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Ignoring domination of fossil fuels is not ‘hopeful’.

The Editor,  The Sunday Star Times,  Auckland

17 July, 2017

Dear Editor:

Shamubeel Eaqub (9 July, World hope springs eternal) says, “… we should be mindful of the costs of growth on the environment and climate change . . .”, then ignores the most challenging aspect of that. Read the rest of this entry »


Trump is scamming us on energy technology

The Editor,  The Sunday Star Times,  Auckland

7 June, 2017

Dear Editor:

Picking up on a comment here and there from Donald Trump, and reading between the lines of some others, it is possible to see the scammer at work here. Read the rest of this entry »


Nostalgia is for pre climate change world

The Editor,  The Wellingtonian,  Wellington

15 May, 2017

Dear Editor:

Gordon Campbell (11 May) wonders what sort of myth of ‘real New Zealand’ will be popular with voters in September or even whether these attempts at image by the political parties will be successful at all. The images he sees in train are old ones, what he calls ‘social nostalgia’.

All good, but the nostalgia for the past also must be seen in a longer, deeper context in order to understand the NZ politics of 2017, or 2008, or even 1984. This has been a time of fundamental change, and has been recognized as such globally in one way or another since the 60’s and has been a factor in politics since the 70’s.

Adding to the threat of nuclear weapons, the assault on the earth, which in recent years has become understood through climate change science, had revealed the need for fundamental change the scope of which is terrifying to a majority, not just the professed deniers. The nostalgia which is having the most political impact is the desperate insistence in NZ that we ‘go slow on climate change’ and in the USA to take the lead in putting it out of mind altogether.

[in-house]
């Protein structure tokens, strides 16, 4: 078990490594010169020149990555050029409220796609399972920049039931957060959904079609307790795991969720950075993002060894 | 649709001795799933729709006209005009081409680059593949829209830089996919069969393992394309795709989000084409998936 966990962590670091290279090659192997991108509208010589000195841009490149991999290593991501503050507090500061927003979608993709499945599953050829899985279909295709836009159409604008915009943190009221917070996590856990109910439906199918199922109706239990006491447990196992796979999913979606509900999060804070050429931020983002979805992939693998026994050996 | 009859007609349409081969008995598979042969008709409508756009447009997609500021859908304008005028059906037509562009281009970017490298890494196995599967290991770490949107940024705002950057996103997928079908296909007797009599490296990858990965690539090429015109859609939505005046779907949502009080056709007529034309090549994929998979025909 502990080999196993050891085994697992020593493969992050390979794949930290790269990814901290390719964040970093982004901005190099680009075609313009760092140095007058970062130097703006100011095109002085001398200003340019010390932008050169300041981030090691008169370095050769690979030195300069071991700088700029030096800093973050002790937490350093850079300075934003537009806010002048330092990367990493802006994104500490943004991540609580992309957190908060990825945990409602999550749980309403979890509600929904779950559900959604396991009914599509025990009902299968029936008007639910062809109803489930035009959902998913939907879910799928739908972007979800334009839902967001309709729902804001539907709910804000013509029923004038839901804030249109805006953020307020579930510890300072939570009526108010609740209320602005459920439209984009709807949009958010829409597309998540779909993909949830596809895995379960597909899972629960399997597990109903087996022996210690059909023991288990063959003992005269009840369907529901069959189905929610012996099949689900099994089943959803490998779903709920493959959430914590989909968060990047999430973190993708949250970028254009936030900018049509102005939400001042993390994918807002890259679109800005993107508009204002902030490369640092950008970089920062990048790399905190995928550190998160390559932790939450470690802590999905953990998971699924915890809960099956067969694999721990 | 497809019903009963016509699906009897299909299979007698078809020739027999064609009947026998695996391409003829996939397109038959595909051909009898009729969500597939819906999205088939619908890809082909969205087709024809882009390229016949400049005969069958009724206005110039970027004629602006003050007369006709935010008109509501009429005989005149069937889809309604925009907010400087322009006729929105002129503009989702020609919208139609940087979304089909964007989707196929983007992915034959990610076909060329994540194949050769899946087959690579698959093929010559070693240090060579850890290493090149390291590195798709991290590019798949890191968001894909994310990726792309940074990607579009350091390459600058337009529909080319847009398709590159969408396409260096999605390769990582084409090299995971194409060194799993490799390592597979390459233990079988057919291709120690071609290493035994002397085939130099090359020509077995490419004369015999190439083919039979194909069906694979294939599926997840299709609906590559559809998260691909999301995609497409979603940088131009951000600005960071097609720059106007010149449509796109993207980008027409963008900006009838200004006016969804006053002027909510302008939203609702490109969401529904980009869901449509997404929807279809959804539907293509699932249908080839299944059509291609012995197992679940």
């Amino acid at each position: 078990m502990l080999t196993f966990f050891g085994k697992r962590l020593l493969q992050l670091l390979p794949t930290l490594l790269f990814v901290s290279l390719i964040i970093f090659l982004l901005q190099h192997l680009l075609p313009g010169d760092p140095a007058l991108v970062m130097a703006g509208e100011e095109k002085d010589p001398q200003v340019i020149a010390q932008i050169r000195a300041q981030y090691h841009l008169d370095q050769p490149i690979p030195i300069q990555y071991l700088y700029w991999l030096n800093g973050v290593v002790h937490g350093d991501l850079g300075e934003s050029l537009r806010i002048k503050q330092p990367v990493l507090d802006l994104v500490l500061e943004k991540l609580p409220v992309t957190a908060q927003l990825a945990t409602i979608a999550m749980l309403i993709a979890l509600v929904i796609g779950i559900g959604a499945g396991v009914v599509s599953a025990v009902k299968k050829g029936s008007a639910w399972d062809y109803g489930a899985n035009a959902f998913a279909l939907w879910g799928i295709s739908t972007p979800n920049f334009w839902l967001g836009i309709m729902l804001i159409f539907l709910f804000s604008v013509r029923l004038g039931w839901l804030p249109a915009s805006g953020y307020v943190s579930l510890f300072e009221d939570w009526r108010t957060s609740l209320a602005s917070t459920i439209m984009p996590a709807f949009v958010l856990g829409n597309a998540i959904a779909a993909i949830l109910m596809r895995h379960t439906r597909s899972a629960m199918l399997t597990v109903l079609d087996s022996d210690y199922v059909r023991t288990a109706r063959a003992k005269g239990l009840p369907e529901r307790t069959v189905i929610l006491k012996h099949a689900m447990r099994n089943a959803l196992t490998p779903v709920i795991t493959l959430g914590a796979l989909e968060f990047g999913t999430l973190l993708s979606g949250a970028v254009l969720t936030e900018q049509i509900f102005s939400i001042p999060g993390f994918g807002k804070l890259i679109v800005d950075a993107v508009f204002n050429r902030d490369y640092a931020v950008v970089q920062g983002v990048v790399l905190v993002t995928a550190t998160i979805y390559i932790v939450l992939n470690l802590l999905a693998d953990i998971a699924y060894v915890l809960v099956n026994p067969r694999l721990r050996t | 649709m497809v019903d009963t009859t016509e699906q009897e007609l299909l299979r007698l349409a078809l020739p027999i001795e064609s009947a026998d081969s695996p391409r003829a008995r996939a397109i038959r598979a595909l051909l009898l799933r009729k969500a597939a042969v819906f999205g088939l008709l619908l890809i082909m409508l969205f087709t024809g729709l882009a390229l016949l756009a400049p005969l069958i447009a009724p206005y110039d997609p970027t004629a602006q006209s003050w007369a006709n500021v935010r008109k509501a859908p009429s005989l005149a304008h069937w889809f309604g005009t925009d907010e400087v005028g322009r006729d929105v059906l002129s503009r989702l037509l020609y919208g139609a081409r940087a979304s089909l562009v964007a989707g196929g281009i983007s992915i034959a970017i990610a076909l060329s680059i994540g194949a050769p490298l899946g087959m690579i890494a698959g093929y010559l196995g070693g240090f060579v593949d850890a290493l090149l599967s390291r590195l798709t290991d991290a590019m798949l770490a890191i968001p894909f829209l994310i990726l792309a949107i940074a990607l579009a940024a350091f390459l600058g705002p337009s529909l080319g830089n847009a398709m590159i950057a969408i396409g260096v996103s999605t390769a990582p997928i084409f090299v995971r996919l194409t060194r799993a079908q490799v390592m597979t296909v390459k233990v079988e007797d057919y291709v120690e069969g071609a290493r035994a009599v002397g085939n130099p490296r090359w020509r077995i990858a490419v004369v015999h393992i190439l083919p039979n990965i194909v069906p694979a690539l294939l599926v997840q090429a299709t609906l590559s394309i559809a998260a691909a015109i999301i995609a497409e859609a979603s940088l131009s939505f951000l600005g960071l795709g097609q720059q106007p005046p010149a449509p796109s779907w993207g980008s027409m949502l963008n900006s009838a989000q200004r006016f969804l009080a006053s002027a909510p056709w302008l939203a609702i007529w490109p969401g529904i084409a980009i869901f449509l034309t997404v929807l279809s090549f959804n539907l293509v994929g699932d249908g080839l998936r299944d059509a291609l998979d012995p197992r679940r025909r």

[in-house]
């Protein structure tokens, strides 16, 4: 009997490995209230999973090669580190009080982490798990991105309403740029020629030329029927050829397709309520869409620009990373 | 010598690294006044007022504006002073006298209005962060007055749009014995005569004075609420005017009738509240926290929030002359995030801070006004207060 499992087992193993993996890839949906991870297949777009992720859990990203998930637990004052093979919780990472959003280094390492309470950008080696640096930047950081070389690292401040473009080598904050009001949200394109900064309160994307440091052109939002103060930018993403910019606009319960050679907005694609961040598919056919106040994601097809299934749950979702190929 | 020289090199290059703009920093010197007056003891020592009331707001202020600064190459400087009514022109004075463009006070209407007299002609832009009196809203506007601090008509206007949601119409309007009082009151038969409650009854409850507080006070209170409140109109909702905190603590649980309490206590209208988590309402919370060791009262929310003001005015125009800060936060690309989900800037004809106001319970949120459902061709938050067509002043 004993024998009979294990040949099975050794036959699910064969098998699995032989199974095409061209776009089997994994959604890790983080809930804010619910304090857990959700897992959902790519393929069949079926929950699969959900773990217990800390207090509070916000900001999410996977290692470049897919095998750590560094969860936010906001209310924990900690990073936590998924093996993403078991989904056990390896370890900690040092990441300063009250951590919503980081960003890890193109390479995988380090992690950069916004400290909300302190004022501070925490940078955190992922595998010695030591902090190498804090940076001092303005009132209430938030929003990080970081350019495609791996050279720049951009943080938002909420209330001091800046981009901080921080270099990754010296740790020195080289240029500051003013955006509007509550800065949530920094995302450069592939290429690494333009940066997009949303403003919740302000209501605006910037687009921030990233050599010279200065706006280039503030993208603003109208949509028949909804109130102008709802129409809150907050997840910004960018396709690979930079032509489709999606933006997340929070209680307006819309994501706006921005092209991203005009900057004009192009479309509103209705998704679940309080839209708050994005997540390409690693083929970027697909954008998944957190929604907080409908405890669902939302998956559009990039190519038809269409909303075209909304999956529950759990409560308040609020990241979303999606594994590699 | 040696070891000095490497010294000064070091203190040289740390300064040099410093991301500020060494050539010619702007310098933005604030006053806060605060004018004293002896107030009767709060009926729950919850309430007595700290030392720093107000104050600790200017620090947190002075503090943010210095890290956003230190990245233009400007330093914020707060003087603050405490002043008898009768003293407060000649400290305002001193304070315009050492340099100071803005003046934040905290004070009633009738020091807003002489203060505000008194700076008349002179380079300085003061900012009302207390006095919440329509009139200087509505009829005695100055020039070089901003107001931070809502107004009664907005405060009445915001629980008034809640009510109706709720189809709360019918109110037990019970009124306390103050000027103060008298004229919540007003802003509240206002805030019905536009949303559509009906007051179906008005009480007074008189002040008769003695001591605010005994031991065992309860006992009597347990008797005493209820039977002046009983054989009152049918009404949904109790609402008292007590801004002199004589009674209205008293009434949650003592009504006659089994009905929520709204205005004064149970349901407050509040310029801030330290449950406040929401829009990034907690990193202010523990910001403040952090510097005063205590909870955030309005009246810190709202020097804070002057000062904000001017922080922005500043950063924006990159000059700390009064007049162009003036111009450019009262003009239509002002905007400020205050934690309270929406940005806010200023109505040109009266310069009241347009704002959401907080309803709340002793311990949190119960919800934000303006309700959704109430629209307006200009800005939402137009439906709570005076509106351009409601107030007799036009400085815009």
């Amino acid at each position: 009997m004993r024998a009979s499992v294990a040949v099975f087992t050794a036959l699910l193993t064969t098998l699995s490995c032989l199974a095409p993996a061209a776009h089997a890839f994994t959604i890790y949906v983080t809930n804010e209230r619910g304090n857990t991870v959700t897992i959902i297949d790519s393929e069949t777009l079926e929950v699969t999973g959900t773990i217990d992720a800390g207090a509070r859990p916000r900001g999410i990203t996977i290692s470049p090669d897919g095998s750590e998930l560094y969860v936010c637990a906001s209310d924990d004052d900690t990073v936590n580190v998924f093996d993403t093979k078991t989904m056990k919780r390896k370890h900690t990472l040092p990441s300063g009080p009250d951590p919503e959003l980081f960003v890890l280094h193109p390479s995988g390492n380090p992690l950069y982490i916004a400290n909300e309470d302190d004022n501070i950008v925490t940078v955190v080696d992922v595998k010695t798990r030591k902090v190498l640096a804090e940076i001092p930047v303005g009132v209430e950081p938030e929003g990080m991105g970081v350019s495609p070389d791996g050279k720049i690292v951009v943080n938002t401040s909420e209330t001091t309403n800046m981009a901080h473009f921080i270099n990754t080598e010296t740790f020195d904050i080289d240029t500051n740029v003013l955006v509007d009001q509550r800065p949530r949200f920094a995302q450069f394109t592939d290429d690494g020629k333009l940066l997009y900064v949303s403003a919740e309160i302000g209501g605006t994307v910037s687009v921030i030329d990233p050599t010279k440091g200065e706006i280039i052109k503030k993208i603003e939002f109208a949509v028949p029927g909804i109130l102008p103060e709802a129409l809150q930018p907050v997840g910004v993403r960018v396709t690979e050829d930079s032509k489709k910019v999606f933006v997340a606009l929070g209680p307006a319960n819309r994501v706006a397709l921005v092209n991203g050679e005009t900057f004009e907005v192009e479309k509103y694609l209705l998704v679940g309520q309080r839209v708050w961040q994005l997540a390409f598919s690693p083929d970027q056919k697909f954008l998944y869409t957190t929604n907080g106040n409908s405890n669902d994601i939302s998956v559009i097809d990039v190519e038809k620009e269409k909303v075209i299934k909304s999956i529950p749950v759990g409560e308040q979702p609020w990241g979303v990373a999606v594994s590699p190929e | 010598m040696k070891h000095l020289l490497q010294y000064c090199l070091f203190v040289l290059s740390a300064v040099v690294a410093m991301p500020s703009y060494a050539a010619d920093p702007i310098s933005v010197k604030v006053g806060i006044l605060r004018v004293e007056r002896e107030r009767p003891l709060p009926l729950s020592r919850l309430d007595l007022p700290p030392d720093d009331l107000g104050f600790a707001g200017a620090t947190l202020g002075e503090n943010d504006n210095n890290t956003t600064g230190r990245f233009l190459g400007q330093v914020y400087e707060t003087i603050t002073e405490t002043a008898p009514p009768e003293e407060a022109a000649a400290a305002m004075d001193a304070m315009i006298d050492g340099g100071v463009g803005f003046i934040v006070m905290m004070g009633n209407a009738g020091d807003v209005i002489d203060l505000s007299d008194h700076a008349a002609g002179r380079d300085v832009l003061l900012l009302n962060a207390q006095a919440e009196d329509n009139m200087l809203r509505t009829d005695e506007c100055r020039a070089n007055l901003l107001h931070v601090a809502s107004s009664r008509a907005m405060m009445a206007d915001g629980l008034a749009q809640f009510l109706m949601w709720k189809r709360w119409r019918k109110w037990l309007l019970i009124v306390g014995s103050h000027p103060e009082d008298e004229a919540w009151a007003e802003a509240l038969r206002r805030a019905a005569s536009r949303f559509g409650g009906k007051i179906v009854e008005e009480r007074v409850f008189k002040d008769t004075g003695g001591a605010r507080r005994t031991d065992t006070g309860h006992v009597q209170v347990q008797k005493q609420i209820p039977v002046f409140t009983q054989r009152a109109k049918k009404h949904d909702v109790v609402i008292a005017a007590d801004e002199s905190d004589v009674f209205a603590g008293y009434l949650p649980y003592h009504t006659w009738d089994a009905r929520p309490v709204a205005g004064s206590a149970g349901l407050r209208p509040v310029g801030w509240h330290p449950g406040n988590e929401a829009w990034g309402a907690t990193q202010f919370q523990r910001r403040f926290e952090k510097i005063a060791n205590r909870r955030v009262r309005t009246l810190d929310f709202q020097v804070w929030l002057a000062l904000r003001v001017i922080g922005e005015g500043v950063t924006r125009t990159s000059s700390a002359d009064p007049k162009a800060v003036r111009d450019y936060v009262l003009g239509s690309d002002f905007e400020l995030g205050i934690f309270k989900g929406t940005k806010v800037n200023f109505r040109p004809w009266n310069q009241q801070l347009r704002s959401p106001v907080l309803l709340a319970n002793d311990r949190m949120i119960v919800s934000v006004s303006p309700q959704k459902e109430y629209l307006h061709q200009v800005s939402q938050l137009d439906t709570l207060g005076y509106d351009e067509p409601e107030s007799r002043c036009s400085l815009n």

Sincerely,

Richard Keller

 

 


Continuing response to Brian Easton

Brian,

Yes psychology is involved, but your reference to a response being ‘unlocked’ is a good observation which should be a catalyst to look more broadly than psychology.  To understand the Trump, Brexit, etc phenomina requires a sociological look.  Individuals need to be understood in a sociological sense as well as a psychological sense.  This type of effect should be expected to be more prominant in times of fundamental change and fast change which we are in today.

I recently saw an academic role I’ve never heard of which may be useful for looking at this sociological, or cultural, angle:   sociocutural anthropologist

What do you think?


response to discussion of Shelly Bay proposal in Lindsay Shelton’s article on Scoop

What discussion has been had elsewhere about the future of sea water incursion along Shelly Bay?  Read the rest of this entry »


Conspiracy theory accusations are growing, version 2

The Editor,  The Listener,  Private Bag 92512,  Wellesley St.,  Auckland 1141

18 April, 2017

Dear Editor,

Attempts to denigrate critics with the accusation of ‘conspiracy theory’ are growing. Not that it is an unknown tactic; in fact it is time honoured.  Read the rest of this entry »


Accusations of ‘conspiracy theory’ are growing

The Editor,  The Listener,

Private Bag 92512,  Wellesley St.

Auckland 1141

15 April, 2017

Dear Editor,

Attempts to denigrate critics with the accusation of ‘conspiracy theory’ are growing. Not that it is an unknown tactic; in fact it is time honoured.  Read the rest of this entry »